The 780G is one in a new line of Medtronic insulin pumps with Bluetooth smartphone connectivity. Also CE-marked are the Minimed 770G2 system, which comprises the same hybrid closed-loop technology as the 670G system, and the 770G3, which provides users with readings from a Medtronic glucose sensor without triggering an automatic insulin dose based on those readings. Rollout of those systems will depend on individual market approvals, the company said.
I read somewhere that a later MM pump would be integrated with Dexcom cgms, but don’t know timeline.
I’m glad you get a solid return policy. This is a bit tricky. To be perfectly honest, I have a degree in math and I really had to look at it. It’s not very intuitive.
1/4 = 0.25 = 25%
1/2 = 0.50 = 50%
1/10 = 0.10 = 10%
1/100 = 0.010 = 1%
1/1,000 = 0.0010 = 0.1%
It’s good you discovered this flaw. Now, we can warn others. Goes to show that you never know until you try in medical devices and in cooking.
I feel bad that we didn’t think up a way to simplify the math for you. I’ve had it in the back of my head and was thinking about what type of computer program I could write to help. But, in all honesty, if you gotta write a computer program, there’s a problem. Diluted insulin would have been the way to go to increase ease of use. Diluted insulin is simpler than math.
Dee - The explorer of uncharted insulin pump territory. Going where none of us have gone before…into the world of terrible, unintelligible arithmetic. I’m sorry this didn’t work out for you. It seems you have pretty limited options. I respect your bold, honest exploration. Your criticism is super valid. Strange that no one else has bumped into this before.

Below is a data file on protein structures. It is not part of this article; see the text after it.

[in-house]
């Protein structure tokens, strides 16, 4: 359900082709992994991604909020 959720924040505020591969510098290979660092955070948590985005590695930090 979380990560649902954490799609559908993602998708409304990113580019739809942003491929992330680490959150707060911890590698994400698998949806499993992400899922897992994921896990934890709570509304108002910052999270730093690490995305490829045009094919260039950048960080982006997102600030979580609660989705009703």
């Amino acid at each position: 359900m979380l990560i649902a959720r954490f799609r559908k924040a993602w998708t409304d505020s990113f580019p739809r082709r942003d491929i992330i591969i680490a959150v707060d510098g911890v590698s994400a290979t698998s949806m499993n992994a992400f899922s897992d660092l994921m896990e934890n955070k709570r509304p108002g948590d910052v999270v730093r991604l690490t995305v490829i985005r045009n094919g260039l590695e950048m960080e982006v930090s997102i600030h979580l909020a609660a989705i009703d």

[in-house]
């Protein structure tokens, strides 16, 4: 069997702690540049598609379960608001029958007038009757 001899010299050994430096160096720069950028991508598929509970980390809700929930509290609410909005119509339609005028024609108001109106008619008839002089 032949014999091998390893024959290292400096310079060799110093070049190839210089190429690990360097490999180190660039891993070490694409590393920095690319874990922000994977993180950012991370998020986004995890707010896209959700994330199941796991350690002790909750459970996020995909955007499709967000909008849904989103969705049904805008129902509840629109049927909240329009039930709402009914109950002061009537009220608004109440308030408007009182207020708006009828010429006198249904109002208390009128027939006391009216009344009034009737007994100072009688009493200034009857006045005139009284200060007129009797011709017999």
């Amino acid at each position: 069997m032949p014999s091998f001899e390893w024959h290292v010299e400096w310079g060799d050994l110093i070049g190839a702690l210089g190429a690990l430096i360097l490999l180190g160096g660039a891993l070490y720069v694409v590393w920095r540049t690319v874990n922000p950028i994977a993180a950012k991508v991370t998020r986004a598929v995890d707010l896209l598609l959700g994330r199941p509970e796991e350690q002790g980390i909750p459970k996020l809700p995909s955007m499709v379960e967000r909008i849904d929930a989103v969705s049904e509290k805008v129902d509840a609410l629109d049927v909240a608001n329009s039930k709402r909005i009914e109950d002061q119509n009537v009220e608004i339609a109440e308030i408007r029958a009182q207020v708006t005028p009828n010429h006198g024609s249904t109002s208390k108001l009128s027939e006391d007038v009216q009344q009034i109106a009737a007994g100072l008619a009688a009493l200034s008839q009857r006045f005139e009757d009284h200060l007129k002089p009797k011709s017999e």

The way to think about your dosing would have this:
Most of the time, when we talk about basal rates, we are talking about an amount of insulin that is delivered over the course of an hour. But, when we talk about your dose, its only being delivered over 15 min, so its 1/4 of the amount of insulin (15 min is 1/4 of an hour).
Typically, A basal rate of 1 means that we deliver 1 unit over 1 hour. A basal rate of 2 means that we deliver 2 units over an hour.
You were delivering insulin over a much shorter time period - a quarter of an hour (1/4 of an hour).
So, instead of delivering 0.1 units per hour, you delivered 0.1 x (25%) = 0.1 x 0.25 = 0.025 units per quarter of an hour (15 minutes). So, you have to divide the dose by 4 to make it the same as how we usually talk about it.
There are 4 quarters in a dollar. You were only delivering a quarters worth of insulin.
So, 0.1/4 = 0.025
0.025 is 1/4 of 0.1
If, instead, you delivered that same dose (0.1 units) over 30 min, or 1/2 an hour, then
you would need to divide 0.1 units by 2.
0.1/2 = 0.05 units
Twice as much time = twice as much insulin.